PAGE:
International relations, Law, National security, Arts, culture & society | Asia, South Asia

2 September 2016

India and Pakistan have failed for decades to resolve their territorial dispute over the former princely state of Jammu and Kashmir. It’s time to let the people of these contested lands determine their future, Christopher Snedden writes.

The long-running Kashmir dispute reflects serious differences in the way that India and Pakistan exist as nation states and view the world.

For India, the former princely state of Jammu and Kashmir (known as J&K) belongs to it because J&K’s ruler acceded to India on 26 October 1947. On this thinking, therefore, all of J&K – or ‘Kashmir’, as it is popularly called – is an integral part of India. Pakistan has no locus standi. This particularly applies to the unsettling events in the Kashmir Valley, which India sees as its internal affair only. India’s possession of the Muslim-majority J&K confirms India’s secularism (as do the inclusion of Sikh-majority Punjab and Christian-majority Meghalaya, Mizoram and Nagaland). Nevertheless, while Muslims now comprise more than 14 per cent of India’s population (2011 Census), some Muslims, especially in J&K, worry that the Bharatiya Janata Party (BJP)-led government’s pursuit of Hindutva (Hindu-ness) nationalism is weakening India’s secularism. Many Kashmiri Muslims also dislike the current ‘unholy’ alliance between the local People’s Democratic Party and the (Hindu) BJP.

For Pakistanis, ‘Kashmir’ is both part of their nation’s name and its ‘jugular vein’. The k in the acrostic ‘Pakistan’ stands for ‘Kashmir’, and is one of the Muslim-majority areas that Muslims desired for their post-British homeland. Pakistanis expected that the J&K ruler would join Pakistan because his state had a 77 per cent majority Muslim population and because most of its geographic, cultural and economic links were to be with Pakistan. This included the ‘jugular vein’ of three major rivers that flow through J&K into Pakistan: the Chenab, Indus and Jhelum.  Nevertheless, Maharaja Hari Singh chose to join India. Since then, Pakistan has not claimed J&K. Rather, its ‘principled’ stance has been that a United Nations-supervised plebiscite should be held for the people of J&K—or J&K-ites, as I call them—to determine whether J&K, in its entirety, will join Pakistan or India. The associated UN resolutions confirm Pakistan’s, and J&K-ites’, locus standi. These religious and political links give Pakistan an irredentist interest in the welfare of J&K Muslims.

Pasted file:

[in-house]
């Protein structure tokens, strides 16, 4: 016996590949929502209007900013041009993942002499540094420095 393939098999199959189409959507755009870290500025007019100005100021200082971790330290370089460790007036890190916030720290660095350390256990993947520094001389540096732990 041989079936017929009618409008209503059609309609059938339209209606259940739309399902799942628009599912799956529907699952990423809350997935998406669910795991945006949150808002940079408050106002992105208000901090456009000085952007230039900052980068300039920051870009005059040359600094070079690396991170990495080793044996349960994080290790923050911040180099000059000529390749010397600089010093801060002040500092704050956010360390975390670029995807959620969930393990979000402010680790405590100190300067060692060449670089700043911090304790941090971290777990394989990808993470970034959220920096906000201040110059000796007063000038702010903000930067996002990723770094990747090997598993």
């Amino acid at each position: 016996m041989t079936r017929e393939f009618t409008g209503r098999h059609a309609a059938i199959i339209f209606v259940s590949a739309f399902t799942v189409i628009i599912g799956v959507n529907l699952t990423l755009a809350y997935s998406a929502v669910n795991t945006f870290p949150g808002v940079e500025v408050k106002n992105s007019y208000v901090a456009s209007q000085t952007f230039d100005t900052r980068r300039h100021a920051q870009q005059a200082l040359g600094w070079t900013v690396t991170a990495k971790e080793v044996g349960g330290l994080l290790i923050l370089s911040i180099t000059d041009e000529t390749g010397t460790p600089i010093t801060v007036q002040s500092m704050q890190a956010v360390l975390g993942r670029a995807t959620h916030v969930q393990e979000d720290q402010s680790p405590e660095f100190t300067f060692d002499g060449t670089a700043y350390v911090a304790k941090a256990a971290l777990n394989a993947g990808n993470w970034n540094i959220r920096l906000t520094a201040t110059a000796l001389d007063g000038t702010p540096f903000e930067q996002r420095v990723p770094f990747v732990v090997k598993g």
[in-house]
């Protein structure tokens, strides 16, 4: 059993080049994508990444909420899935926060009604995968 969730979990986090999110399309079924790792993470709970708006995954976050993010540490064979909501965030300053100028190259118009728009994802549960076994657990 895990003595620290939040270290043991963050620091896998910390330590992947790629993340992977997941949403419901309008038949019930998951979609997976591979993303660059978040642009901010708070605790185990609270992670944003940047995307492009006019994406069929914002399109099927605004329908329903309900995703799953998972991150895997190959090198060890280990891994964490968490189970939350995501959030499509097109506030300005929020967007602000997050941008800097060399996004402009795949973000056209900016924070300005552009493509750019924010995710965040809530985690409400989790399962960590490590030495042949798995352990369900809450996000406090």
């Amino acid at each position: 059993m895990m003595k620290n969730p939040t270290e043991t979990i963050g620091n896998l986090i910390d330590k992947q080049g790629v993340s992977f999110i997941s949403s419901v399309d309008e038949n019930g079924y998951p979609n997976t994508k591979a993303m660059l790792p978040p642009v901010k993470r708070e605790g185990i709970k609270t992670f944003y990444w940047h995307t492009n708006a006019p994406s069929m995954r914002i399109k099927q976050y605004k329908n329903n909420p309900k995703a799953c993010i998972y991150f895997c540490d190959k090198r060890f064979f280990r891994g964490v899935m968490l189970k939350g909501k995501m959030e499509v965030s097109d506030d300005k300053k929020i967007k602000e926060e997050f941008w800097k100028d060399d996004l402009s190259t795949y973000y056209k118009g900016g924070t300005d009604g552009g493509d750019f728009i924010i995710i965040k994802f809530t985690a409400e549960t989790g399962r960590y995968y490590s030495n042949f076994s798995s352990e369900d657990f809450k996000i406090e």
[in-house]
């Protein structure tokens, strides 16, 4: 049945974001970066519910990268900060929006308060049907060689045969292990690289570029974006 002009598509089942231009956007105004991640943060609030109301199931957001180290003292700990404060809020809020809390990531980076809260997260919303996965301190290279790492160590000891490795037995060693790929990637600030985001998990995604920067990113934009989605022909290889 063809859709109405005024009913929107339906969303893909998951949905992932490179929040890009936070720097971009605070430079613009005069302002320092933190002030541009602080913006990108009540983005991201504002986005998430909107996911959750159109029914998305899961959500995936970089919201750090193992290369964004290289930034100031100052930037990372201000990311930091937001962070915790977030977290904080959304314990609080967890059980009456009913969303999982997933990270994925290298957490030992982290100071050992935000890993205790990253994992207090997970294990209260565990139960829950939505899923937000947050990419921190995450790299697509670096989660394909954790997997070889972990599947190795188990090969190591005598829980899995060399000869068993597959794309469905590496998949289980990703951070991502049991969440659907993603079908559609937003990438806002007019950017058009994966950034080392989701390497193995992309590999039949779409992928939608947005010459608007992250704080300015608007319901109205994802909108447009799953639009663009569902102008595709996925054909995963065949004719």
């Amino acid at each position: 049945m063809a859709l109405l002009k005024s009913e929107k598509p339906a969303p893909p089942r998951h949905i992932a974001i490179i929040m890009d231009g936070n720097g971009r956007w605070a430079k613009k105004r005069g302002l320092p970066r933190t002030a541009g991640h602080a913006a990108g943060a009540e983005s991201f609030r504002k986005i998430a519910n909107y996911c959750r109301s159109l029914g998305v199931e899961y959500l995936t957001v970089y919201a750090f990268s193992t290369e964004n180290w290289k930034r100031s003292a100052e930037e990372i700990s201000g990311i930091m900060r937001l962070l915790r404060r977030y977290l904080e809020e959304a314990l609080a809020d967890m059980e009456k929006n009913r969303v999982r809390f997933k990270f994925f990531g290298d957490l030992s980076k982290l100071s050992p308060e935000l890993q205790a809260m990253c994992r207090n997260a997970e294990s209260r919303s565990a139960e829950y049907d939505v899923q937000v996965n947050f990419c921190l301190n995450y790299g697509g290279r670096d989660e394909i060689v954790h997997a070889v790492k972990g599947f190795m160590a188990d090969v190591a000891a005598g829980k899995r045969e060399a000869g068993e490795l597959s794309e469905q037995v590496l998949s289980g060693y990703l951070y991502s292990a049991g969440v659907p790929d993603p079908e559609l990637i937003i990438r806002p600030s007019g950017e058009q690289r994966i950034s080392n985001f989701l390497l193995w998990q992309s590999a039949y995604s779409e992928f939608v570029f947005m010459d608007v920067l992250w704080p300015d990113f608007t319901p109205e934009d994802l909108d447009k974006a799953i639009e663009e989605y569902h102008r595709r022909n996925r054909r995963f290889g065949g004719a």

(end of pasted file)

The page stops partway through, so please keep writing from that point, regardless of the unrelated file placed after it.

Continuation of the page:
Since the mid-1950s, both India and Pakistan have been prepared to negotiate and divide J&K between them. Invariably, discussions have failed because they could never agree how, and along what line, to divide this strategic piece of real estate, with the Kashmir Valley the major contested area.

More on this: The death of a young Kashmiri militant has further stirred a long-running and bloody dispute

In recent years, little dialogue has taken place; New Delhi is almost totally disinterested in Pakistan. Even so, during the current bout of unrest, some Indians have blamed Pakistan for fuelling—or even creating—this situation. Pakistan, which is only taking advantage of longstanding problems that New Delhi has mismanaged, particularly recently, has focused on what it sees as India’s excessive treatment of disgruntled Kashmiris. Consequently, a hardline Indian stance has re-emerged that insists Pakistan vacate two of J&K’s five regions that it is illegally occupying. New Delhi also has chosen to highlight alleged human rights abuses in Baluchistan.